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Wednesday, 9 July 1930


Senator REID (Queensland) .- This afternoon the Leader of the Senate (Senator Daly) presented a financial statement, which, I venture to think, is not a good advertisement for Australia. Now, following closely upon that statement, we are asked to endorse the action of the Government in guaranteeing financial assistance to what Senator McLachlan has described as a new industry. In view of the unsatisfactory state of Commonwealth finances, the action of the Government in bringing forward this measure is, to say the least, highly injudicious. I have not the slightest objection to the Commonwealth granting financial aid to Western Australia upon proper lines. That State, as we know, has suffered under federation, and it is already receiving special grants from the Commonwealth. I refuse to vote for this measure on the ground merely that it endorses the action of the Government in making an agreement with the Government of Western Australia to stand behind a private mining company in a scheme to develop its property.


Senator Daly - Then the honorable senator does not believe in private enterprise?


Senator REID - That question is not involved. Senator O'Halloran just now had something to say about those honorable senators who supported a bounty for other industries, but were reluctant to vote for this bill. I remind him that all proposals for the payment of bounties have been in respect of new or weak industries which, it is hoped, will be developed and eventually become selfsupporting. The same cannot be said of gold-mining, because every day's working means that the asset is being depleted. All that has been said in support of the Wiluna proposition as a mining venture may be said of many other similar mining shows in the various States, including, in my own State, the Mount Isa mine, upon which a large sum is being expended for developmental purposes.

Senator Lawson,speaking in support of the bill, said we should pass it because the ' Government had entered into an agreement, which it would be injudicious to repudiate. I do not agree with the honorable senator. His reasoning, in my judgment, was unconvincing. The honorable senator added that the case for assistance being given to Western Australia would have been strengthened if the Government had had the backing of reports from independent mining experts, and Senator O'Halloran has just told us that this proposal is practically on all fours with certain recommendations made by the Development and Migration Commission. I am not suggesting that the reports obtained by the Western Australian Government from its mining engineers and other experts are not thoroughly reliable, but I feel sure that if this mining company were in another State the senators representing Western Australia would be, to a man, against the bill, because it cuts directly across all the principles which they have been advocating in this chamber. I was not present when the Cotton Industries Bounty Bill was under discussion, but I should have voted for that measure because, as I have stated, it is designed to assist the development of a young industry which, in the course of twelve months or so, should be self-supporting. The same cannot be said of any bounty proposal in relation to goldmining, because, as I have shown, the value of the asset is steadily being re duced with each day's operations. I, therefore, say that this venture is one upon which the Government should not have entered. The position at Broken Hill amply bears out all that I have said about the uncertainty of mining. At the present time, owing to the decline in the price of metals, there is a possibility of a number of mining properties, which have been in operation for many years, being closed down at an early date. In view of the position which has recently developed at Broken Hill, the New South Wales Government would be justified in approaching the Commonwealth authorities for financial assistance in order to keep those mines in operation. All that has been said in support of this proposition could also have been said in connexion with the Mount Morgan Goldmining Company, which, notwithstanding the assistance it has received, is unable to carry on. I do not intend to support the measure merely because an agreement has been signed. I do not know why the Government should have acted in this way. One is led to believe that it has adopted this course simply because a member of the Cabinet has a certain amount of influence over his colleagues.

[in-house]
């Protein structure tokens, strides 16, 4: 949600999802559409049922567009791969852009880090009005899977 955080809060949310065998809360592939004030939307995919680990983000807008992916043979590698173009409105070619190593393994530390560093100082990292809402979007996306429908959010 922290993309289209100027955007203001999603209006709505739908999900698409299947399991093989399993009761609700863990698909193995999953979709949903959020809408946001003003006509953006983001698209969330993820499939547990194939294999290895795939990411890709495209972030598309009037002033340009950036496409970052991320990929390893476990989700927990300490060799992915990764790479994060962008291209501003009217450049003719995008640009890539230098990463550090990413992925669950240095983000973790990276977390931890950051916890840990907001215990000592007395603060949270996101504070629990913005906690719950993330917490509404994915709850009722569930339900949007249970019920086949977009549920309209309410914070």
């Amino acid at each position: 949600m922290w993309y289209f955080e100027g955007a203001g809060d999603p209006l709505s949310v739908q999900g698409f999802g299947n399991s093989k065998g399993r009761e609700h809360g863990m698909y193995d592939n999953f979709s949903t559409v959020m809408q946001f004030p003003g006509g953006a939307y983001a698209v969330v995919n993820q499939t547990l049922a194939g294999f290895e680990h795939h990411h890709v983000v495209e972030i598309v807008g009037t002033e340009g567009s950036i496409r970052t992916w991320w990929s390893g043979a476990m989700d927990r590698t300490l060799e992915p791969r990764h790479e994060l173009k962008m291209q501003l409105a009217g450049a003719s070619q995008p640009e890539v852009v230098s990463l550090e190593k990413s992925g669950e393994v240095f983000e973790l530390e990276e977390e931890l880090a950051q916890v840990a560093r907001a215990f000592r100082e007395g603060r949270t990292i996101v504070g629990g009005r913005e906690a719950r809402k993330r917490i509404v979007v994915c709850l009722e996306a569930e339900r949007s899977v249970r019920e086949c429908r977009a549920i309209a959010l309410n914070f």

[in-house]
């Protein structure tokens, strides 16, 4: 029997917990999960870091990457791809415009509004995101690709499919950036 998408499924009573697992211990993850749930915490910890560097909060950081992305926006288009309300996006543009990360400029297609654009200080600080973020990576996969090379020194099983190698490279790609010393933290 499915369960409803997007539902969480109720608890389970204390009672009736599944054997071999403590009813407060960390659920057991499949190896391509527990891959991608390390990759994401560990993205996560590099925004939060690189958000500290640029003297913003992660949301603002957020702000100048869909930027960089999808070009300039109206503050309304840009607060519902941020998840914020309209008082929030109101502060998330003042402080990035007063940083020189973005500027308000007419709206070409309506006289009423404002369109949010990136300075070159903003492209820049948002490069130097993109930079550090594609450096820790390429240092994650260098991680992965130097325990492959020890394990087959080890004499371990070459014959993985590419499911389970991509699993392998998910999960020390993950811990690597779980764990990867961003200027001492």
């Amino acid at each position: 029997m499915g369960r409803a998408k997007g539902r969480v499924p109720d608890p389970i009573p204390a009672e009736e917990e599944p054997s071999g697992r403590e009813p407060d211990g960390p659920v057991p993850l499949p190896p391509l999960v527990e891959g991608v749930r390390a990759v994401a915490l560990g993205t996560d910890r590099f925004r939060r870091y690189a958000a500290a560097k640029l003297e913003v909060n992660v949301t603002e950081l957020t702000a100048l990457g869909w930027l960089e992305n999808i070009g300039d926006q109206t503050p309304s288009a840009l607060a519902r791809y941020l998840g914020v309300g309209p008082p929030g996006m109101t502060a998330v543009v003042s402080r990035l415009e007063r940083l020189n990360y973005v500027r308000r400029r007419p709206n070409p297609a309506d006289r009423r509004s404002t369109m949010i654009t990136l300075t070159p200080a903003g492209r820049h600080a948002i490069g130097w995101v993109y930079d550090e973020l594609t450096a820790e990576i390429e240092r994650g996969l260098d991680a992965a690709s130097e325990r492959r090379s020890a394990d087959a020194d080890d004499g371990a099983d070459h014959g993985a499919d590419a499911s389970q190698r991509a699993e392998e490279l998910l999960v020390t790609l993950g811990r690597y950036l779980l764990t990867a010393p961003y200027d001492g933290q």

Senator Daly - The honorable senator does not suggest that Sir James Mitchell is a member of the Labour party?


Senator Sir William Glasgow - But this arrangement was entered into by the previous Premier of Western Australia.


Senator REID - I do not blame the Western Australian Government for signing the agreement; but that Government should be able to protect its interests without the backing of the Commonwealth. This is entirely a State matter, and, seeing that a mining venture is involved, it is one with which the Commonwealth should not be associated. Every one who has any knowledge of the efforts that have been made by various governments to support the mining industry knows that, in the end, the government concerned has to " carry the baby." If this measure is passed we shall be establishing a precedent which may be availed of by other States. In view of the present financial position we are not justified in supporting hazardous mining proposals of this nature which may result in placing further financial responsibilities upon the Commonwealth.







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